4. Dirty Pretty Things - Leeds University Refectory, Leeds, 28 November 2006: Decided to go to his show about four hours beforehand. Rocked up without tickets, impressed my friends with my negotiating ability to get us into the venue, saw a show that was just classic rock and roll debauchery in a small venue (I saw a lot of great shows at Leeds Uni when I lived in the north, it was a really good spot to see new bands). DPT were a short lived band but they were really good live. I’m thankful because: I just had a fun, spontaneous time with good friends, we went to our favourite club afterwards and I remember it fondly.
     

  5. Ani DiFranco - Lifestyles Pavillion, Columbus, OH, September 21st 2013: Apologies if this is cheating since she is a folk singer rather than an alt musician, but this is a show I am particularly thankful for. I first discovered Ani as a support act for Bob Dylan when I was about 11 and I’ve followed her career ever since. I’ve seen her live 15 times and in some beautiful venues including The Royal Festival Hall and Union Chapel and I always have a great time. She mixes her songs with spoken word and interesting anecdotes and you go away feeling uplifted. In terms of the set list, this was not my favourite of her shows that I have seen, but with such an extensive back catalog and an artist who really rotates her setlists a lot you are never going to get all of your favourites in one show. This show was special to me though because I shared it with a friend who had only heard a few of Ani’s songs before the gig. I’m known in my friendship groups for my love of rock and punk and my penchant for folk music is something I tend to keep a bit more to myself as it’s something of a niche genre. We both had a great time and a fun bonding experience, oh and there was NO QUEUE for the women’s toilets. I’m thankful because: I got to share something special with a dear friend and give her a new fun new experience.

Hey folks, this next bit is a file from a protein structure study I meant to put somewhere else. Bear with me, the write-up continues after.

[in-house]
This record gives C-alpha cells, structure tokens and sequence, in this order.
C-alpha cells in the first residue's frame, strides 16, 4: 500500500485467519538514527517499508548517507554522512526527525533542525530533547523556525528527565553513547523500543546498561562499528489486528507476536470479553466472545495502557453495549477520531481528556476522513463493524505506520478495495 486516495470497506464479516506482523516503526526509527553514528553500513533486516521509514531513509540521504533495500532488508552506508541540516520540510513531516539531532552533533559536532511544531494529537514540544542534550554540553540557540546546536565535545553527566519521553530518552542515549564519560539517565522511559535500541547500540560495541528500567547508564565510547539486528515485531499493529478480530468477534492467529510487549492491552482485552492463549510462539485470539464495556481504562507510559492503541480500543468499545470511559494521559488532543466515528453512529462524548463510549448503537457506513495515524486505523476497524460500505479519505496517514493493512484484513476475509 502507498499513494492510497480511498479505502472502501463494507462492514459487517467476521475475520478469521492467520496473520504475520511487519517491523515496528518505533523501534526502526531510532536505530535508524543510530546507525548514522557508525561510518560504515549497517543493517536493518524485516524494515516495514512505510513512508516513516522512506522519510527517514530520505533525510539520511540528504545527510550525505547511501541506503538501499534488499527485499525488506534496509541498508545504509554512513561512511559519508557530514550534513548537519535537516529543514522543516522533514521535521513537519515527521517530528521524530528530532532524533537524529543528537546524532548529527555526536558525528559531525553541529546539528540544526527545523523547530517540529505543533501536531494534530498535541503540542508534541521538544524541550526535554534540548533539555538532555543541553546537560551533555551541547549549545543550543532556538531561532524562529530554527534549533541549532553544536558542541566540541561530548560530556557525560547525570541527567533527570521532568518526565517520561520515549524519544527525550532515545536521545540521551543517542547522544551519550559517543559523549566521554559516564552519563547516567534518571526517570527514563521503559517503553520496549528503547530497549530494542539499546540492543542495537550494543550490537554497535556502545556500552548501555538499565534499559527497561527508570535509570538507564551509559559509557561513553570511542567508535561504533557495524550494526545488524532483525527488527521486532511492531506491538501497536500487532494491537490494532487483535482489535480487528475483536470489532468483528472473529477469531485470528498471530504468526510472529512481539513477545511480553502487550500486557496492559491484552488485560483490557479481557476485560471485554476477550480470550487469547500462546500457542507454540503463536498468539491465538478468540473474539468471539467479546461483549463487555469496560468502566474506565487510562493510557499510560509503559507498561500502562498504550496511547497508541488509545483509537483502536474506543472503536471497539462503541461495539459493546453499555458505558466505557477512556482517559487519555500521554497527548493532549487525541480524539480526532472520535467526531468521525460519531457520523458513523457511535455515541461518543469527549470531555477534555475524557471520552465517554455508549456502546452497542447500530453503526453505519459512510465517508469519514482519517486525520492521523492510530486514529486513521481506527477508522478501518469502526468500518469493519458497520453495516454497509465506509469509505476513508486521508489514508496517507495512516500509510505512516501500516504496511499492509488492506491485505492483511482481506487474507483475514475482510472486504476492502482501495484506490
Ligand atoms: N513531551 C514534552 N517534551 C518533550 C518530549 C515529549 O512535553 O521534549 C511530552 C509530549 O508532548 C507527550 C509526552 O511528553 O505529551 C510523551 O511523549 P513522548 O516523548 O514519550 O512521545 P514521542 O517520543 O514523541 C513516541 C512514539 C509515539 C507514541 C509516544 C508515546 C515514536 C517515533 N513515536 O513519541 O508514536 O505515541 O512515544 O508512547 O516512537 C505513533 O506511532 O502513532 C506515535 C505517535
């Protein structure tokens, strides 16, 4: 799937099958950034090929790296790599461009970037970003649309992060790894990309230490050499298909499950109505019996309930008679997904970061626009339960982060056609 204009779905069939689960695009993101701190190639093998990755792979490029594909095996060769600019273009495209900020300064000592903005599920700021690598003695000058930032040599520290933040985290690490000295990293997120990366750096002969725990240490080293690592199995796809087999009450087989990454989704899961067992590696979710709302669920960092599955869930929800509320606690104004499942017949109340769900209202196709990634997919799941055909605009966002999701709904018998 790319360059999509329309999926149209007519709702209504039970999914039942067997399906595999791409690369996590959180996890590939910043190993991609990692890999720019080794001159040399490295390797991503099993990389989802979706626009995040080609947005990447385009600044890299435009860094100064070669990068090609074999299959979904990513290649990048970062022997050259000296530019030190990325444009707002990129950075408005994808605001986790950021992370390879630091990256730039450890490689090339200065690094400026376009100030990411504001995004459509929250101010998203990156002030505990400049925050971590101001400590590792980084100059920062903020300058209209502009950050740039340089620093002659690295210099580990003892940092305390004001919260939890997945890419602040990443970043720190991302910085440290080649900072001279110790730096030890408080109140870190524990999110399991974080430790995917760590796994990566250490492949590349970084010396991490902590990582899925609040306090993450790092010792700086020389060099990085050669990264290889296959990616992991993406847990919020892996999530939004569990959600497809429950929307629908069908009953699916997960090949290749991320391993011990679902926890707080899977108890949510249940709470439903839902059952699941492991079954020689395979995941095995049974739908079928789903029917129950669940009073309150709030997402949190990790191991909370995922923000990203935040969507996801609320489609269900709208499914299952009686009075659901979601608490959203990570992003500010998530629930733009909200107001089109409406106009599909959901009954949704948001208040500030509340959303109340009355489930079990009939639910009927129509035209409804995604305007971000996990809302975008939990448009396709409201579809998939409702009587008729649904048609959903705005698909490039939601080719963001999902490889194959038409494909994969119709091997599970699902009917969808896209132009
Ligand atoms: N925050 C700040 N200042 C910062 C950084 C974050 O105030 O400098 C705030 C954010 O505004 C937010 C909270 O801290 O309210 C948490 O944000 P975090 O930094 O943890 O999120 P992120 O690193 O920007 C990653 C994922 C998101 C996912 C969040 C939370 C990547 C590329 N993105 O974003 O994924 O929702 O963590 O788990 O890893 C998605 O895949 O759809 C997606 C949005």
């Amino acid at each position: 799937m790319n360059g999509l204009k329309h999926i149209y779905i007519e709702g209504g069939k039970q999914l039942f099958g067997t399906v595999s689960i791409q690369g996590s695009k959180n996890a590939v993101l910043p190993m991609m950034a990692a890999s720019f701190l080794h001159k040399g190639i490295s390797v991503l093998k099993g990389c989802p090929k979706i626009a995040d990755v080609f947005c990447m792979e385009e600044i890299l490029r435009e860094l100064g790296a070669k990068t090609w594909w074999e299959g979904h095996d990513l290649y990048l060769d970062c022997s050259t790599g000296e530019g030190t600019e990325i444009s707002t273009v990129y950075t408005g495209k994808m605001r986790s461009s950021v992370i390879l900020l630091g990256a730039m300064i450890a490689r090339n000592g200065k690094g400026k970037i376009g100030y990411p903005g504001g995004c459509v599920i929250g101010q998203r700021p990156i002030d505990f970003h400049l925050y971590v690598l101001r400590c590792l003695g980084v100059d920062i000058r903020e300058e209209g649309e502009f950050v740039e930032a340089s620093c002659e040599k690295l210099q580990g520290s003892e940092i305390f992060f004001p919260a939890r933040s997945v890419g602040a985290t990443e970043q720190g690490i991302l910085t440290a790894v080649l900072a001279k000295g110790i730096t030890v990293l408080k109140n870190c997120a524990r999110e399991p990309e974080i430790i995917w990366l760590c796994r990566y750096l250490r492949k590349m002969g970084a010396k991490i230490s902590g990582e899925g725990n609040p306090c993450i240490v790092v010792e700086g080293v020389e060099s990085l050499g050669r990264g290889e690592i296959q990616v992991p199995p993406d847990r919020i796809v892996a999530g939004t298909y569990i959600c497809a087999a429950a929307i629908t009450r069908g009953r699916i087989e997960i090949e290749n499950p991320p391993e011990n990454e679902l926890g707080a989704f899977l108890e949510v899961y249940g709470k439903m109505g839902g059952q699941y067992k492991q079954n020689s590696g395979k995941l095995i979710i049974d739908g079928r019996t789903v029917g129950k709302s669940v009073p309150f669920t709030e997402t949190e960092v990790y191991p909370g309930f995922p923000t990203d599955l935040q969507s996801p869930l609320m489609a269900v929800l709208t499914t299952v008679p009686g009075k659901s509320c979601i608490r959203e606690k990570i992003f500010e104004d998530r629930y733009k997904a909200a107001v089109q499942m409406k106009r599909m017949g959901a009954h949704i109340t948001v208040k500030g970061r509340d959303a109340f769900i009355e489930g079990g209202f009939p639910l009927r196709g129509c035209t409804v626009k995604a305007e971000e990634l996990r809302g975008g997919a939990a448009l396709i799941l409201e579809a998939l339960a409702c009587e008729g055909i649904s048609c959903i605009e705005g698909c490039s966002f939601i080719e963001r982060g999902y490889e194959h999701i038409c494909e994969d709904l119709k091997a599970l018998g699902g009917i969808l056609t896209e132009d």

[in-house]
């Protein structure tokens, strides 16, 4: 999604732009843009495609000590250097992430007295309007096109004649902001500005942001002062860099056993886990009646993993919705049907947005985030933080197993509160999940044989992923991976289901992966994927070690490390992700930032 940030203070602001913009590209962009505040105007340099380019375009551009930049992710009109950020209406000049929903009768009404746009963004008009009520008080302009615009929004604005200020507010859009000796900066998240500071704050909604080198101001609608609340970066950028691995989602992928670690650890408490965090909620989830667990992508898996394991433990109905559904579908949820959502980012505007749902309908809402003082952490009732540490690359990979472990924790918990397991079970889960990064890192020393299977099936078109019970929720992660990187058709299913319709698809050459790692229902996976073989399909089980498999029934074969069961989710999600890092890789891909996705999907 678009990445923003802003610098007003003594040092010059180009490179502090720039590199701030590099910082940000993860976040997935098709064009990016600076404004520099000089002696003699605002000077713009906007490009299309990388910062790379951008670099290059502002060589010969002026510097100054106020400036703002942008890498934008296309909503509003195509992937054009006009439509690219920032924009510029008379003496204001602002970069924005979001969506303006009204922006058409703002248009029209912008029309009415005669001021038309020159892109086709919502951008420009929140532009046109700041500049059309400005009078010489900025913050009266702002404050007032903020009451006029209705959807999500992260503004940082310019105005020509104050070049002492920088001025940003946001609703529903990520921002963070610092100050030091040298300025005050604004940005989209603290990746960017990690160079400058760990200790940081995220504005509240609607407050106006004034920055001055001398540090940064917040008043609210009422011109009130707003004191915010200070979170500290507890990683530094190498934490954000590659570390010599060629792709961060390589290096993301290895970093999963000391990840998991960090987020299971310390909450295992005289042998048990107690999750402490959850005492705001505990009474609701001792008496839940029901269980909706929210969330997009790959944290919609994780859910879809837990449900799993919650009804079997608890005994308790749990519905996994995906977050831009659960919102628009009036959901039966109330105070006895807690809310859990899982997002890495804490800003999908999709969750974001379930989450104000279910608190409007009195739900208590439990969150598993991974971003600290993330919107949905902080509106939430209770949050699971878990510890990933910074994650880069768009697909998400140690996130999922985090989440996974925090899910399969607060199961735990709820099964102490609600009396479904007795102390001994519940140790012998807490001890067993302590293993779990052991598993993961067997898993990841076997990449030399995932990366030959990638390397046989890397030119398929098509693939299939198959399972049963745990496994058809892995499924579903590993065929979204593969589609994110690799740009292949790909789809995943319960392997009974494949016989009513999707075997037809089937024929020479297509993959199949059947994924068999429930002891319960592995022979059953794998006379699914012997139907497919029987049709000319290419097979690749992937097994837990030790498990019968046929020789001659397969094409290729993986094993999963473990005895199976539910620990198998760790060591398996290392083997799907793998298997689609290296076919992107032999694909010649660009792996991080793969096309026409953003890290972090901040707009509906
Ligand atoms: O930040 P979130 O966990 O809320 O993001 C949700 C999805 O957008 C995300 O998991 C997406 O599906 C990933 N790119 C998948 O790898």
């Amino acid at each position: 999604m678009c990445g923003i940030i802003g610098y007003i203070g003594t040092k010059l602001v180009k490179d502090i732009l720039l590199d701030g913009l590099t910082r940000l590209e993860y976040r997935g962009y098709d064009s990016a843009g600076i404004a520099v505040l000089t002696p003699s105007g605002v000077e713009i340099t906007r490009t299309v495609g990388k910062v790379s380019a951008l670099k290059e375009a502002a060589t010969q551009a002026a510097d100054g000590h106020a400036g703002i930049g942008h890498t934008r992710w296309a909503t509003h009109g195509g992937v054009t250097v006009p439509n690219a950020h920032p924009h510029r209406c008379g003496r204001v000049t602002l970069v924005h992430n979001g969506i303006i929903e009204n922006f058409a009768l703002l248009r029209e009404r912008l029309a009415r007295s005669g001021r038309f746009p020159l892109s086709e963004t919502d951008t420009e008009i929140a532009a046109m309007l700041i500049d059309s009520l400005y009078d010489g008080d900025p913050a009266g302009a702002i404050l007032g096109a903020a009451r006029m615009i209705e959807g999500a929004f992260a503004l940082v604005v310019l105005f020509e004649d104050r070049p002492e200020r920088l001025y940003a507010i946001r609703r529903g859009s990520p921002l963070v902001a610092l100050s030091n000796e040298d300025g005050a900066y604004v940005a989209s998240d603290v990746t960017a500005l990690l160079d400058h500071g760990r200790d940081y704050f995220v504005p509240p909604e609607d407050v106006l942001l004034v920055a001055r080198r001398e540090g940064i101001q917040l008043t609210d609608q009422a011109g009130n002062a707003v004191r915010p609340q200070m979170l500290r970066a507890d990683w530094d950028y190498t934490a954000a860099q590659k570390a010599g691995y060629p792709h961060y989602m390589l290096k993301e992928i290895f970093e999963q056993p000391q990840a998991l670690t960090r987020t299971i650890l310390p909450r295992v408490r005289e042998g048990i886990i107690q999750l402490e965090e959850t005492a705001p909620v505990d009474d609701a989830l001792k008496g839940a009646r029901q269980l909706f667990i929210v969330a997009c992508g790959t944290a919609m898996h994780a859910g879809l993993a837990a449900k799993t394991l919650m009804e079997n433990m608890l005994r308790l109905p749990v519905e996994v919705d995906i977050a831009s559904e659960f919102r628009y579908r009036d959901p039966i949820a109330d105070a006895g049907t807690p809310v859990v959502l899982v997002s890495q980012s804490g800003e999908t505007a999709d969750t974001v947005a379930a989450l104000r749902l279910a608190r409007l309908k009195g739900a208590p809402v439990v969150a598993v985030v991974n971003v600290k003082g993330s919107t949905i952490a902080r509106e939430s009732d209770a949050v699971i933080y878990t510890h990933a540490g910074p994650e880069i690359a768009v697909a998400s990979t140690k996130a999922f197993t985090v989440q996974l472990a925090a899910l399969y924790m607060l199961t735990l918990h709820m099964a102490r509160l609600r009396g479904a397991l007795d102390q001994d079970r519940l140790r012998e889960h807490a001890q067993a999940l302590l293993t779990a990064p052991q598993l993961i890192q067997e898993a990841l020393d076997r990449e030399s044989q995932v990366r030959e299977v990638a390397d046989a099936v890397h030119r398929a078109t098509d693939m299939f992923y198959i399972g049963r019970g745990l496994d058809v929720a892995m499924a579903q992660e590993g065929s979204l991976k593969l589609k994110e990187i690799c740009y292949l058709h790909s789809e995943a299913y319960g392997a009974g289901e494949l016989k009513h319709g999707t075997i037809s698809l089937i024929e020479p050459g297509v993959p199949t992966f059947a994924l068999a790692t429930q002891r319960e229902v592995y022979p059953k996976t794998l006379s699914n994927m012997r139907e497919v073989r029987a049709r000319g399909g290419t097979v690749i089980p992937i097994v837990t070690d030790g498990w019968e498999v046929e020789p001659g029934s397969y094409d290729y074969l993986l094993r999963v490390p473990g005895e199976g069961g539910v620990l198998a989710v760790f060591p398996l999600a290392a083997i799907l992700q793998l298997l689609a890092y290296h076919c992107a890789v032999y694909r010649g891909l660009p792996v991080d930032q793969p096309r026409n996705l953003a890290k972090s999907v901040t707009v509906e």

6. Sarah Rudy - (Hello June)

 

  1. The Barr Brothers + The Weather Station (2018) -  Levon Helm’s Barn Woodstock, NY. Whit and I are long time Levon Helm fans, so this trip to see The Barr Brothers (one of our favorite bands) and The Weather Station (a beautiful new discovery) was something more magical than I can really capture with words. The Barr Brothers have a way of capturing slivers of silence and coating them in just the right amount of light and the Weather Station came out and wrapped us in a warm blanket. This isn’t a night I’ll easily forget.
     

  2. Wye Oak - City Winery, NYC (2017) - Whit and I rode the train from Philly to get to NYC - we spent the day running around the city exploring, finally finding our destination at City Winery. I was more than excited since I’d never seen Jenn and Andy in action together and I knew that the setting was created for warmly rich and intimate nights like the one we experienced. The thick carpeted room and the warm presence the lights created lit the way of our experience, and we felt like we were on a magical carpet ride into the most beautiful musical wormhole imaginable, complete with wine and really damn good pizza.
     

  3. Patti Smith (2018) - culture center Charleston, WV - I was lucky enough to be backstage at the WV Hall of Fame event where Patti Smith performed with her family - she was there in honor of WV Hall of Fame inductee, Fred “Sonic”Smith, who was born and raised in West Virginia.  I was in utter awe watching her seemingly effortlessly perform songs that I had never dreamed I’d get to experience live. The whole experience was topped off with a cherry when I was talking with some friends backstage and she meekly and leisurely walked up to us holding and slowly pecking at a whole loaf of bread made by a local bakery. We talked about the performance and not sweating the small stuff. 
     

  4. Flock of Dimes - The Soft House (2012) - Baltimore, MD - During my time living in Baltimore, I worked at a guitar shop where I am grateful to have met so many inspiring musicians. On the day I met Jenn Wasner, she explained that she had just gotten off a Wye Oak tour - she was coming in to the  shop to get a couple new tools for her new project “Flock of Dimes.” Being such a big fan of Jenn’s, I was flattered to be invited, so I welcomed the night that I got to watch the beginnings of something beautiful in the most intimate setting possible. Jenn steered us all into a dance party oblivion and no one left there unhappy. The room was magical and this sounds dramatic, but my life changed that night.